Hands on: Samsung bendable TV review

Samsung gets weird with its latest TV innovation

What is a hands on review?
Samsung bendable TV
Samsung's bendable TV changed shape in a matter of seconds

Early Verdict


  • +

    Adjustable curvature can adapt to your living room

  • +

    Gorgeous picture quality


  • -

    Seems impractical

Why you can trust TechRadar We spend hours testing every product or service we review, so you can be sure you’re buying the best. Find out more about how we test.

Isn't it strange that consumers can need something so badly, and not even know about it?

That's the case with Samsung's latest innovation, a flexible, "bendable" Ultra HD TV that the company unveiled at an event just before CES 2014 in Las Vegas.

Samsung has made strides in the last year to transition from flat TVs to curved ones, and it's showing off some impressive curved displays at the convention this week.

But the bendable UHD TV is both a flat and a curved screen in one advanced unit.

It's a flat TV one moment, and a curved TV mere seconds later - and the transition appears to happen effortlessly.

What's the point?

That's a very good question, and naturally it's one that we posed to Samsung's Vice President of Home Entertainment and Marketing Dave Das at the pre-CES event.

"I think it's a really cool preview into what's possible in the future," he replied.

Das explained that different degrees of curvature are ideal for various living room set-ups, depending how far viewers sit from the screen. The default curvature of Samsung's non-bendy curved displays is 4200 radii, and Das said that's ideal for viewers sitting three to four meters away from the units.

But as Microsoft is learning with the mixed reception to the Xbox One's multimedia, entertainment and voice command capabilities, there is no one-size-fits-all solution for living rooms.

That's a lesson Samsung may understand already. Das said users with odd or asymmetrical living room set-ups might want to bend just one side or the other of the new flexible TV, he said. And depending how far back users sit from the TV, they might want to adjust the curvature of the display even further.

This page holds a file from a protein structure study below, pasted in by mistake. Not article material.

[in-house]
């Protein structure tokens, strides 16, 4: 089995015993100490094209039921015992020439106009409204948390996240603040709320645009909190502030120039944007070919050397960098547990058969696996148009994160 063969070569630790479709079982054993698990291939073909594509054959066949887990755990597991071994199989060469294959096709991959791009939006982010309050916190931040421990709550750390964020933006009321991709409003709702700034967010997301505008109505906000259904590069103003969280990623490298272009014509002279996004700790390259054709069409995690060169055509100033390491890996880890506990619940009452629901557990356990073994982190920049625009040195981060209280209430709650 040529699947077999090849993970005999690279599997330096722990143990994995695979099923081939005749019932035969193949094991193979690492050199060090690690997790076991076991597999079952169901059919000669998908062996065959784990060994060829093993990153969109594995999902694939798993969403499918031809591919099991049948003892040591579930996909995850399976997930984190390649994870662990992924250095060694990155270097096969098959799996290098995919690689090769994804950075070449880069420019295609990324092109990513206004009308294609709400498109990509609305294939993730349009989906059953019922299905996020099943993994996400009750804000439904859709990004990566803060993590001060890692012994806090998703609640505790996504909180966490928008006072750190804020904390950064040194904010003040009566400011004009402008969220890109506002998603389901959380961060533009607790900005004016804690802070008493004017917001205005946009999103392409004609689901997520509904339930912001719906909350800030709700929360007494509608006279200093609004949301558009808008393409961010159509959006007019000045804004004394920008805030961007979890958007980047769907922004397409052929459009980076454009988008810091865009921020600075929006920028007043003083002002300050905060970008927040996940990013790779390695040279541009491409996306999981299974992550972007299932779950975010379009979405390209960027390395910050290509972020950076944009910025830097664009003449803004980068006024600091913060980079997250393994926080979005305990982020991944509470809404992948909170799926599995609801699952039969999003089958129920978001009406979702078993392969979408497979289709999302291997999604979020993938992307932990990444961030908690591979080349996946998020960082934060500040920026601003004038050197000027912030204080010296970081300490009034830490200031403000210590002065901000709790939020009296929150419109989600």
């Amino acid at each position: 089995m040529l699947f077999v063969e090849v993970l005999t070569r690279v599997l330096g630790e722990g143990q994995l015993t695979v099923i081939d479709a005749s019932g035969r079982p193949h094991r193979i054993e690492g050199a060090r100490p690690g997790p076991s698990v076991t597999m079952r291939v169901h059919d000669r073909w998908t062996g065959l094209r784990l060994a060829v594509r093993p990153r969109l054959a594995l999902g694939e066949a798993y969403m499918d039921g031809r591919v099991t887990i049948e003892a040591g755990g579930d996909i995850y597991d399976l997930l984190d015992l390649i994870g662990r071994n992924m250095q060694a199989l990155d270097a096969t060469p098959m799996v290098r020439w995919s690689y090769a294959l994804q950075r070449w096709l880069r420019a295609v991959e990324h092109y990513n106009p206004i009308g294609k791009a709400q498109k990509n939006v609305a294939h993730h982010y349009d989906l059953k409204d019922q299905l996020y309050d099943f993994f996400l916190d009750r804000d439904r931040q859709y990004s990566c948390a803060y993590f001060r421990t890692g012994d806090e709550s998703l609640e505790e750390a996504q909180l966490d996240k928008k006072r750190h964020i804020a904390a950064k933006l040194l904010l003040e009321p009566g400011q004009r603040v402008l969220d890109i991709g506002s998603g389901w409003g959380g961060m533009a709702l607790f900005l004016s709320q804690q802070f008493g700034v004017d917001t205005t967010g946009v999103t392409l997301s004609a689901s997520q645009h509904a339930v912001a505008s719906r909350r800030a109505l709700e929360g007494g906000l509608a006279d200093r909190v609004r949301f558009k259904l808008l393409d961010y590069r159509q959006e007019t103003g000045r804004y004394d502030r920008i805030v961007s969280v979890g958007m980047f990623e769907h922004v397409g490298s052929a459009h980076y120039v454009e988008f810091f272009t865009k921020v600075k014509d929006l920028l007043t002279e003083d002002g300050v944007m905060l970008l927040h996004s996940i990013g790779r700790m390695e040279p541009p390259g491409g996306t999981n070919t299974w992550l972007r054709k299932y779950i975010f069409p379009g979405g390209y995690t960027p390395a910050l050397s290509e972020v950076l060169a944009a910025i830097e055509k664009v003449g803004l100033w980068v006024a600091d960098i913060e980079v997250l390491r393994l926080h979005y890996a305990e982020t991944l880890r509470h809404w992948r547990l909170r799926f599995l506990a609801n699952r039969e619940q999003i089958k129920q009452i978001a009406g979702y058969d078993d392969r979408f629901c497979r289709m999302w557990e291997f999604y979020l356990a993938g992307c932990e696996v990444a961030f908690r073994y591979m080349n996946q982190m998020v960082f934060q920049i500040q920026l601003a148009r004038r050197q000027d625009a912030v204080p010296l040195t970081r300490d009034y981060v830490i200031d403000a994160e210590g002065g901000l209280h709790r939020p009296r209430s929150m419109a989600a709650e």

'The future is curved'

Like Samsung's other Ultra HD 4K displays, the bendy TV screen itself is just gorgeous. And there's no discernible dip in quality as it changes shape. It's very seamless.

Looking at this unit, it's easy to see why Samsung feels justified in claiming it's at the forefront of TV innovation.

"We believe that the future is curved UHD," Das said. "I think it stems, much like all of our other technology, from giving consumers the best possible viewing experience.

"And based on our feedback from consumer research, and from our retail partners, they love curved. And so bendable is taking it one step further and really allowing the consumer to customize the degree of the curvature, and, again, depending on where they're sitting in the living room, striking that ideal balance."

Samsung won't confirm officially whether this bendable TV will ever actually come to market, but Das expressed optimism that seemed to border on certainty.

"We're showing the technology now so it could happen within the next year," he said.

Early verdict

The concept of a flexible, bending TV sounds totally ridiculous at first, but when you hear Samsung explain it it makes perfect sense: different users may want different degrees of curvature, so why not let them customize it?

That's really the point of this tech. Of course, that premise assumes that consumers want curved TVs to begin with, and that remains to be seen.

Michael Rougeau

Michael Rougeau is a former freelance news writer for TechRadar. Studying at Goldsmiths, University of London, and Northeastern University, Michael has bylines at Kotaku, 1UP, G4, Complex Magazine, Digital Trends, GamesRadar, GameSpot, IFC, Animal New York, @Gamer, Inside the Magic, Comic Book Resources, Zap2It, TabTimes, GameZone, Cheat Code Central, Gameshark, Gameranx, The Industry, Debonair Mag, Kombo, and others.

Micheal also spent time as the Games Editor for Playboy.com, and was the managing editor at GameSpot before becoming an Animal Care Manager for Wags and Walks.

What is a hands on review?

Hands on reviews' are a journalist's first impressions of a piece of kit based on spending some time with it. It may be just a few moments, or a few hours. The important thing is we have been able to play with it ourselves and can give you some sense of what it's like to use, even if it's only an embryonic view. For more information, see TechRadar's Reviews Guarantee.